In a cluster randomised trial to determine change in attitudes to EBP in musculoskeletal physiotherapists working in a community trust in the United Kingdom, an interactive evidence-based educational programme (n = 17) was compared with a standard in-service package (n = 13), both of which lasted five hours. Results indicated that confidence in search and appraisal skills increased significantly six months after an EBP educational intervention compared with a standard in-service training programme [8]. As EBP skills were not measured, however, it is unknown whether these attitudinal changes were accompanied by an improvement in skills. Interventions that successfully target attitudes and skills may simultaneously address barriers such as limited time. For example, acquiring search skills to locate pre-appraised sources of evidence may be time-saving. Thus, educational interventions may be one way to increase confidence and skills and thereby improve readiness to implement EBP.

Cochrane Systematic Reviews of educational interventions (as defined by Forsetlund et al.[9]) to improve professional practice were examined. Although relating to professional practice, these reviews were deemed relevant because competence relies on knowledge as well as other characteristics, such as attitudes and behaviour. The main findings of these systematic reviews are outlined below for each educational intervention.

There was unclear or weak evidence for the effects of tailored interventions that addressed barriers to change [10], teaching critical appraisal skills [11] and printed educational materials compared to other interventions [12]. Educational outreach visits (EOVs) [13] and audit and feedback [14] resulted in small to moderate behaviour changes with those that included EOVs being slightly more effective than audit and feedback alone [13]. EOVs were, however, mainly used to change prescribing behaviour [13]. Multifaceted interventions that included EOVs were slightly more effective than EOVs alone, but the differences were not significant and the reviewers were unable to discount the possibility that the multifaceted interventions may have contributed to the larger differences in non-prescribing behaviour [13].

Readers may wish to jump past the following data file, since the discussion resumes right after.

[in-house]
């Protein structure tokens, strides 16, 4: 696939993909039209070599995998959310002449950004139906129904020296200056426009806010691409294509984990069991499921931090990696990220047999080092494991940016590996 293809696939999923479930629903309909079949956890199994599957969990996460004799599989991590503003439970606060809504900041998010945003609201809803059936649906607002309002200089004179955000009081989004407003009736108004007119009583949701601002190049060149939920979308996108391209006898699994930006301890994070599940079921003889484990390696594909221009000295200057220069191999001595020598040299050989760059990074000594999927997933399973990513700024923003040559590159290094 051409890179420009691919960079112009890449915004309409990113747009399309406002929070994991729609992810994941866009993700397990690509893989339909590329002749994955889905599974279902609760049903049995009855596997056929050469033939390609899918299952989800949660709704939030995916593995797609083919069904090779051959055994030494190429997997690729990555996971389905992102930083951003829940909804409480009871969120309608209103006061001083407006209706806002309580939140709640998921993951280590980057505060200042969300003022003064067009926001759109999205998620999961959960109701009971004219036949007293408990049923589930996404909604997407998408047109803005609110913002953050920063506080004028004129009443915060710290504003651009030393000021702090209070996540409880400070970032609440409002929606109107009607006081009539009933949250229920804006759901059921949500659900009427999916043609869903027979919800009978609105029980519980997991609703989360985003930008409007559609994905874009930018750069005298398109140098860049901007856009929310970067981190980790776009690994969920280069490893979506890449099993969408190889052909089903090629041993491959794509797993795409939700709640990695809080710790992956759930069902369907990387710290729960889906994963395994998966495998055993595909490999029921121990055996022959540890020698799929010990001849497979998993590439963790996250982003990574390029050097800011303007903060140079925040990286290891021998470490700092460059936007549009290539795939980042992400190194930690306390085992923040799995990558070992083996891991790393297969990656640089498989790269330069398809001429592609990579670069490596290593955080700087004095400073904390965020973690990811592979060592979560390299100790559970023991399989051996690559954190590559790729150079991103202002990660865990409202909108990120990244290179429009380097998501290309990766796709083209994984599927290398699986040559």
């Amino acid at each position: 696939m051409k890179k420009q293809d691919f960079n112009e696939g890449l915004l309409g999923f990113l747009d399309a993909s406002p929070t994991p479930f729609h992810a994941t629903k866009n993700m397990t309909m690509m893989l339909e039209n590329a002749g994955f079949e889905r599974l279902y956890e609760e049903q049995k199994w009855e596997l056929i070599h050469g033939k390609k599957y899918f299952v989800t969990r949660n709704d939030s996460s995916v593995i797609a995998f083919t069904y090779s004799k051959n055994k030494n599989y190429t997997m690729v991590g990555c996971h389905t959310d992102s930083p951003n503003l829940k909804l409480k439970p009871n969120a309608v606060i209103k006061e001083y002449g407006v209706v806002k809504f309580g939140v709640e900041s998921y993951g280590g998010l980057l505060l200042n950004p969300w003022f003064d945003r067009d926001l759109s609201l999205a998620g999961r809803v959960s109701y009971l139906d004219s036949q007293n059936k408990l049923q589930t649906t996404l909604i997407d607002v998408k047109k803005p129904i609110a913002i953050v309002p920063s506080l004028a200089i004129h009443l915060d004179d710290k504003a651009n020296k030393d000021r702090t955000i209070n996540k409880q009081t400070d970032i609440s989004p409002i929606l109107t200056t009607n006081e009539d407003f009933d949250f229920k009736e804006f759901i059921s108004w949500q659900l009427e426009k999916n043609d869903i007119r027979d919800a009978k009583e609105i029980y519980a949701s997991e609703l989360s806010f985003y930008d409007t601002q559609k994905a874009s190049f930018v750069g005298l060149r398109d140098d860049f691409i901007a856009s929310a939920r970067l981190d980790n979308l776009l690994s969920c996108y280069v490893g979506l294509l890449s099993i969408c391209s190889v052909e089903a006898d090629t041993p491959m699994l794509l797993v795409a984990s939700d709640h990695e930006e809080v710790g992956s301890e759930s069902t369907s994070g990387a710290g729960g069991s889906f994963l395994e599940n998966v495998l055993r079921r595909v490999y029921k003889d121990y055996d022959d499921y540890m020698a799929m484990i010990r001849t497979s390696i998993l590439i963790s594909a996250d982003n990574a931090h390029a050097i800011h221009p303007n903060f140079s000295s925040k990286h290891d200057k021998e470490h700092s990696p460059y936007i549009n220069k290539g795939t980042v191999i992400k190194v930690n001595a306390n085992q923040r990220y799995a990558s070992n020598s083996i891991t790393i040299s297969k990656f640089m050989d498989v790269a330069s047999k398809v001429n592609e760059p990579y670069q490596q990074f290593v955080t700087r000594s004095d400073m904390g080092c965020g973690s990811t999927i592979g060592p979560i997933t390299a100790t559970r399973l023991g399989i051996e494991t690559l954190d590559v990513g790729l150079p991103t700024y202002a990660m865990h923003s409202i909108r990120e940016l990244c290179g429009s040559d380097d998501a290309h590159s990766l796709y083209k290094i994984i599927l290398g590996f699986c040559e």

The review on continuing education sessions reported ‘small to moderate improvements in professional practice,’ but stated that conclusions could not be drawn about their effectiveness compared to other interventions due to the small number of studies involved [9, p14]. Although didactic interventions could change practice, those with an interactive component appeared to be more effective but unlikely to change highly complex behaviours [9]. The effects of educational meetings did not differ significantly from multifaceted interventions and were considered likely to have similar effects to EOVs and audit and feedback [9]. A limitation of the review was the incomplete descriptions of the interventions in the included studies [9], a lack of studies that included occupational therapists, and the predominance of studies based in North America and Europe. The authors advocated further research that compared different types of education [13].

The gaps identified in the systematic review about the effects of continuing education sessions including inadequate descriptions of interventions, difficulties identifying the contribution of specific characteristics of interventions to explain the heterogeneity in the results and the lack of strong evidence to show the superiority of interactive over didactic interventions [9] exposed the need for further research. The demand for additional training to increase confidence and skills in EBP identified in a South African occupational therapy survey [1] provided further impetus for this research. A study was therefore undertaken to test the hypothesis that an interactive educational intervention (IE) was more effective than a didactic intervention (DE) in improving EBP knowledge (primary outcome), attitudes and behaviour (secondary outcomes) at 12 weeks. The alternate hypothesis was that the two interventions were similar.

Methods

Trial design

This pragmatic randomised controlled trial (RCT) (hereafter referred to as the Occupational Therapy Evidence-Based Practice (OTEBP) trial) employed a matched pair design. This design controls for potential confounders by grouping participants into pairs based on a blocking variable (in this case, knowledge about EBP) and randomly assigning each participant in the pair to one of two interventions [15].

Setting